To solve the next challenge of autonomous networks, it’s not sufficient to configure YANG data models, it’s not sufficient to stream telemetry, it’s important to solve the issue and to close the loop (hence the closed loop action name).
The networking industry dedicated about a decade to standardize network configuration with YANG data models, and then some more time to improve model-driven telemetry to stream telemetry data, based on YANG Push or Openconfig streaming telemetry. It’s now time to combine the two mechanisms, configuration and operational data, to solve the vision of autonomous networks.
The basic next step is to propose closed loop action(s), in case of degraded customer services and simply anomaly detections. The Service Assurance for Intent-based Networking Architecture (SAIN), presented at the IETF, will help in that regard: “it not only helps to correlate the service degradation with symptoms of a specific network component but also to list the services impacted by the failure or degradation of a specific network component. “. The two SAIN drafts, the architecture and the related YANG module, are right now in IETF last call. So, without big surprise, the two documents will become RFCs SOON .
As Lord Kelvin mentioned: “if you can note measure it, you can not improve it”. So, in order to take an “educated” closed loop action, we obviously require (more) network visibility.
We can divide this network visibility into different categories:
- Data plane network visibility: where is traffic is actually going? See our latest IETF hackathon work on SRv6 IPFIX Flow Monitoring.
- Control plane visibility: where the traffic is supposed to go? Typically BGP Monitoring Protocol (BMP).
- Management plane visibility: interface/QoS/environmental/you-name-too/… counters and some topology information, pushed with model-driven telemetry (read YANG push).
The first two (data plane and control plane visibility) are on right track from a data pipeline point of view, so let’s focus this blog on management plane visibility, with YANG Push. Typically, we stream model-driven telemetry from routers, to a YANG push receiver. From there, the data are forwarded, through a message broker (Apache Kafka being the kind of de facto standard in most operator environments) to a timeseries database for storing, where analytics tools can query and make sense of all the data. In others words, extracting information from data.
What is the issue today? At the end of the data pipeline spectrum, where the data scientists are looking at the data, the data semantic is most of the time lost. Yes, they could ask some questions to the network architects (assuming they know questions to ask, which is already difficult) but the end goal is to rely on some automation. We have been spending a great deal of time to specific the YANG objects semantic, with specific data types: how can we preserve this semantic along the data pipeline chain?
Let’s take the simple example of an ipv4-address, ipv4-prefix, ipv6-address, and ipv6-prefix data types, called typedef in YANG (those specific typedefs are documented in “Common YANG data types, RFC6991). Knowing those clear semantics, as opposed to “stupid” strings is key for data scientists who analyze the data. Without those, data scientists are left with some sort of clustering algorithms (for example, it would group IP addresses along prefixes… a quite obvious concept for any networking engineer).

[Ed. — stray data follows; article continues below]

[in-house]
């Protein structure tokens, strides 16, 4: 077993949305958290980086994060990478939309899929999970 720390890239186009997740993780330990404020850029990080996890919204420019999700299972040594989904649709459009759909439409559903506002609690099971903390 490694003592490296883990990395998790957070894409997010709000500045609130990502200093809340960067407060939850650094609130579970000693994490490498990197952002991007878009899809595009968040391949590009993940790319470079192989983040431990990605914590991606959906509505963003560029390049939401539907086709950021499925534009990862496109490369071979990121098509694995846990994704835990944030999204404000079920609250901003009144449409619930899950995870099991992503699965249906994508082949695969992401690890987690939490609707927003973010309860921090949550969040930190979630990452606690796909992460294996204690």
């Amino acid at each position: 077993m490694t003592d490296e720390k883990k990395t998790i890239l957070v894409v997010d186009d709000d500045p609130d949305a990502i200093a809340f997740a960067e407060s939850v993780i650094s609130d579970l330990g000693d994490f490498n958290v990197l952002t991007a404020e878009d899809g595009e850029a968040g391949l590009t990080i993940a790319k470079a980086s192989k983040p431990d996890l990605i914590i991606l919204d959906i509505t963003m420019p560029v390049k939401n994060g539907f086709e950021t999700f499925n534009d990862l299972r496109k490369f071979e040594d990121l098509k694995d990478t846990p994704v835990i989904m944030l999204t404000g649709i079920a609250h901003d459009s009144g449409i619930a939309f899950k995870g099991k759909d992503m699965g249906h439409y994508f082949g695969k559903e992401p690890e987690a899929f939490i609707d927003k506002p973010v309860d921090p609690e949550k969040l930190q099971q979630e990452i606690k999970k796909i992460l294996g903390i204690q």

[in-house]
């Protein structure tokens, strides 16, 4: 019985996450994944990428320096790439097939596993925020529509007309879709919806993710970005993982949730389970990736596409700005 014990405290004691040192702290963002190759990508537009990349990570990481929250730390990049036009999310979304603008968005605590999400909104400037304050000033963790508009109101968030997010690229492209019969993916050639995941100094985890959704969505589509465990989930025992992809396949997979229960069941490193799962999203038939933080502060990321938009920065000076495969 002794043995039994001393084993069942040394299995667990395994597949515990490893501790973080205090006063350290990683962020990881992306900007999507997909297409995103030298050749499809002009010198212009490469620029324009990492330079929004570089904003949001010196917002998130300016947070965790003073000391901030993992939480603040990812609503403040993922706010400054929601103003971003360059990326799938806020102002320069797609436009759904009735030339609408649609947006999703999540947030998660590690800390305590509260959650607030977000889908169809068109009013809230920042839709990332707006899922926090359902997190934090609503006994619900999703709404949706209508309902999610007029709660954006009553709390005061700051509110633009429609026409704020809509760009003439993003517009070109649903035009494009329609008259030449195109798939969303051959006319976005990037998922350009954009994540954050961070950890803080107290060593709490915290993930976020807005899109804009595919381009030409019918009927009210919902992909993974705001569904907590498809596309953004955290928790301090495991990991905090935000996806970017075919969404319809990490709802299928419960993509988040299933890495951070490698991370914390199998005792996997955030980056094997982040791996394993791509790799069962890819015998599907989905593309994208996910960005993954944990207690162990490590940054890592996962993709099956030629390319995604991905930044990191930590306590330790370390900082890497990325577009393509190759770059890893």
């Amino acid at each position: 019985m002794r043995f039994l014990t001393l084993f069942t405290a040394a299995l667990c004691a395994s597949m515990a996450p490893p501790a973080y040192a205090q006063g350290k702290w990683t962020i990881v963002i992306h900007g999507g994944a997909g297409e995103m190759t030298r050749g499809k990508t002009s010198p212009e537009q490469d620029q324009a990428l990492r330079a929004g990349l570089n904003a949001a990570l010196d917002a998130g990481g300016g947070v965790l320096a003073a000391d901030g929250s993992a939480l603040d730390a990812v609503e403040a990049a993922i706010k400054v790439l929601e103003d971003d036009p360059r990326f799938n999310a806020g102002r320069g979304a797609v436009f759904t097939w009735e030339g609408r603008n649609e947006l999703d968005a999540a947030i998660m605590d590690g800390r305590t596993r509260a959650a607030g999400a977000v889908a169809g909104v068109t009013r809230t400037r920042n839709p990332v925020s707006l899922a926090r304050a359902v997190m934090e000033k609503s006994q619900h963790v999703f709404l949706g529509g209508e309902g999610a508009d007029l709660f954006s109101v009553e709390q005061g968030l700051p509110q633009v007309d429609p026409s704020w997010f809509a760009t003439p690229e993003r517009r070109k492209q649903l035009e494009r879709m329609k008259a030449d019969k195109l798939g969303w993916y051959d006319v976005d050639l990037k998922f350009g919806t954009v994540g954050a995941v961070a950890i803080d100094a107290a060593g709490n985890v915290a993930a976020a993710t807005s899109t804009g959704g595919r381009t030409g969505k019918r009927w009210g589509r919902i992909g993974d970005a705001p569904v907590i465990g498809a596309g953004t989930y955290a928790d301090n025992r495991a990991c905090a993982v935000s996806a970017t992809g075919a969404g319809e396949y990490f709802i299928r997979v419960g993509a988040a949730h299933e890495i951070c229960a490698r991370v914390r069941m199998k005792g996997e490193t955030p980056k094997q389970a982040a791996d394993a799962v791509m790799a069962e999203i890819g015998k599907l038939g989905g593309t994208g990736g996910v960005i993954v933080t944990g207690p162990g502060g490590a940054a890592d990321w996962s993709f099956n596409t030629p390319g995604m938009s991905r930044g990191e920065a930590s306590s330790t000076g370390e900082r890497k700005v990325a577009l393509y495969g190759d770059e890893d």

Bottom line: we must preserve the YANG object semantics in its telemetry journey from the YANG modules inside routers up to collector, then through Apache Kafka, followed by the time series database (TSDB) and finally within the network analytic tool.
I’m happy to share this new “Network Analytics” project, initiated by Thomas Graf from Swisscom, around a group of passionate engineers combining operators, vendors, Confluent/kafka, timeseries DB, and analytics. This project introduces a new architecture, based on YANG Push, which will enable automated data processing and data mesh integration, while preserving the data semantic along the path. Naturally, this functionality will facilitate the easy onboarding of YANG-managed devices.
In big letter in this above picture, you can read “Data Mesh”, which is used as guiding principles.
We started our effort at this IETF 115 with drafts and hackathon. However, we already have plans for IETF 116 and IETF 117 hackathons. Thomas Graf’s Network Analytics @ IETF 115 recent post nicely highlights some of the achievements and nicely complements this blog with more information and related pointer to IETF drafts.
How to kick off this project? Well, with a “YANG + Kakfa” special cake…
This is the beginning of a longer and well planned journey…
Finally, you might be enjoying this recorded panel on “Telco Networks and Data Mesh becoming one“, with Thomas Graf, Kai Waehner, Eric Tschetter, Paolo Lucente, Pierre Francois live. As Thomas puts it:
we bring YANG, the data modelling language for networks into Apache Kafka, the Data Mesh de-facto standard … Enabling network operators to onboard data in minutes and network/analytic vendors to integrate existing Big Data environments. One step closer to Closed Loop operated networks.